The tiered package bundles together an investment, retirement, and cash account. Everything is automated, and the user doesn’t really have to think about what goes on inside the bundle. If you dig in, you’ll see an individual brokerage and IRA account from an Acorns broker/dealer and RIA, as well as a depository account at Lincoln Savings Bank. Users at this asset size level don’t need to mess around with asset allocations, risk questionnaires, savings rates, active trading, or any other anxiety inducing financial activities. Right?
And yet, we do have some nagging questions.
First, even though the subscription revenues are packaged as a good, modern way to charge people, they inevitably remind us of when banks have fees to maintain checking accounts. Here’s an old chart, but it proves the point around banks charging $5 to $15 per account.
Charging a flat dollar fee, as well as promoting features like “round the change” are some of the oldest moves in the bank playbook. The may not know how to distribute them on Snapchat, the way Acorns does. But like, for real though! The whole point of fintechs was about getting rid of these nickel-and-dime fees from banks. And here we are, Acorns. Yes, the fee is smaller, but it *really* looks like the traditional model.
And the investor deck is pretty clear about trying to get these fees to be higher. See the ARPU build below for how Acorns wants to take the number from $30 to $140. The story is familiar in the sense that is adds on other financial instruments to the current user footprint. The consumer lens on this would just be to say that fees are going to go up per person — perhaps not on existing services, but somewhere. See the below chart compared to the Ark Invest chart on the same topic.
This goes to the heart of the story. Is Acorns the primary bank or investment account, or is it the secondary or tertiary one? The entire game for the company has to be about moving up in the scheme of importance for its users.
On the one hand, it is what will naturally happens as users become wealthier through investment activity and earnings power. On the other hand, it is what every other fintech is also racing to do. For example, Chime has been able to absolutely dominate the neobank market with a similar audience, because it figured out how to be the primary wallet.
Hint — it starts with “direct” and ends with “deposit,” subsidized with payday lending.
This all comes down to how the fees benefit or hurt users, and whether that is sustainable over the long term. There is a reason that investment accounts charge a percentage of assets, and that is in part because the product is return denominated in percentages. If I give you 500 basis points and take 50 basis points as a price, that feels pretty fair.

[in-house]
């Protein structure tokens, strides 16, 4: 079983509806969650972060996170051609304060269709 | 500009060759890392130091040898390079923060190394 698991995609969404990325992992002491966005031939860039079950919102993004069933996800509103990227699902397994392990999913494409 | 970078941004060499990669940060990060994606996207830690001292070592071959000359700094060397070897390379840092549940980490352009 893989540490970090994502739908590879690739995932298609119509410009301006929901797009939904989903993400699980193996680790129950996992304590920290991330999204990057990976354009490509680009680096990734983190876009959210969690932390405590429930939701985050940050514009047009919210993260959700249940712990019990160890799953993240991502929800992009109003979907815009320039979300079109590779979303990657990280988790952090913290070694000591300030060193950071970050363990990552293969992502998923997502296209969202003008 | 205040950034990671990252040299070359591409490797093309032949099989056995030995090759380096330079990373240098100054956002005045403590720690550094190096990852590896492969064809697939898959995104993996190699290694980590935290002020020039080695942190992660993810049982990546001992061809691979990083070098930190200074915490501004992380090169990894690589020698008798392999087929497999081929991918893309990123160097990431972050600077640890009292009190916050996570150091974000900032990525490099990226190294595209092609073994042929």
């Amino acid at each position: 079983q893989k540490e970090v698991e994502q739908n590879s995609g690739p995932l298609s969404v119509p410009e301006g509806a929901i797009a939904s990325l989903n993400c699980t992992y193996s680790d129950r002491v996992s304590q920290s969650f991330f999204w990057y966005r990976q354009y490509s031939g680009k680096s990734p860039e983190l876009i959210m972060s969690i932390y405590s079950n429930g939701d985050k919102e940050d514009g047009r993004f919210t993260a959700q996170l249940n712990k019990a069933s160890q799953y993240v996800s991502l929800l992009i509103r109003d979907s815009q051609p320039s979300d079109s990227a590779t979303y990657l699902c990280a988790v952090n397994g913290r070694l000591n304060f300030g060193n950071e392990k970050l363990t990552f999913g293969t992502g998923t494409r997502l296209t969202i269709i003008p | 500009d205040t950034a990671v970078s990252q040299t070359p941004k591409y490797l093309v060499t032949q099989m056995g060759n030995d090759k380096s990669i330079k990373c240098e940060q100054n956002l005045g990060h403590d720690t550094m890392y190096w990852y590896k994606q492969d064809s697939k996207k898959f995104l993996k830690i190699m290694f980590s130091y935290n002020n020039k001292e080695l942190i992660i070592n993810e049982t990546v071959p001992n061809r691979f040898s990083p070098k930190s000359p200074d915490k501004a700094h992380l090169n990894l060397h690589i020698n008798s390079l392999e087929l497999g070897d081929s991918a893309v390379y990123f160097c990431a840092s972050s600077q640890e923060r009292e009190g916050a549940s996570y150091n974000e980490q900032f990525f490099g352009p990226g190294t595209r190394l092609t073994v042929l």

Here is an annual user fee plotted against the size of a hypothetical account. Anything in the red zone is above 1% or 100 basis point, which is roughly as much as anyone should pay for money management, especially if mediated by a simple software robot.
It is hard to find chart data about the average or median account balance, but some articles suggest a range of $250 to $1,000. If we go to the SEC ADV filing here, it looks like there’s about $5 billion in assets under management.
That means an average account of a bit over $1,000, and the way that distribution curves work, we would think the median floats around $500. No matter which way you cut it, fees are 2% or higher across most of the Acorns client population.
Now that hasn’t stopped the fantastic client growth that you see in the app. Simplicity of design very often removes awareness of the financial cost. As another example, Coinbase was able to charge people 2-3% of funds just to get funds into Coinbase accounts, and thereafter to withdraw them. For Acorns, if you are delivering investment return of 15% per year (see SP500 chart below), nobody is complaining.
As an investor, you have to believe that fee expansion to this user base is possible, and ethical. You also have to believe that penetration will continue to grow relative to what other fintechs are doing. Acorns makes a reasonable point with the below chart about growth potential. In the grander scheme of things, this isn’t about Acorns against Chime, but against the incumbent banks.
And this data point leads us back to the start of this write up.
We started with the point that $1-5 billion SPAC target fintechs are perfect acquisition targets now that they are in the public markets. If you have a big financials hedge fund, it is hard to execute the innovation thesis just putting money into Santander and Goldman Sachs. You need a roll-up.
We are not sure how such a roll-up would actually be done, since the floated equity percentage for eToro, MoneyLion, Bakkt, Acorns and the rest is not a controlling part of the company. But certainly there is an activist investor out there that can figure it out. If Chime and Acorns do not overlap in customers, the way that Acorns claims, this is what a banker might call a “revenue synergy”.
A Western mega-fintech-app would probably cost around $50 billion to put together, and you might lose money for a few years. But within a decade, your footprint would be the size of Citi or JP Morgan or Well Fargo, and your valuation would look more like a technology company than a bank. Perhaps a Square or a Stripe could execute on this playbook as well. The main difficulty to overcome, in our view, would be the egos of the managing teams across all of these point solutions. But other financial monoliths, like Goldman Sachs, seem to manage.
If you’re a fund with $50 billion to spend, we’d be happy to advise you on how to get this done. Don’t come knocking with less.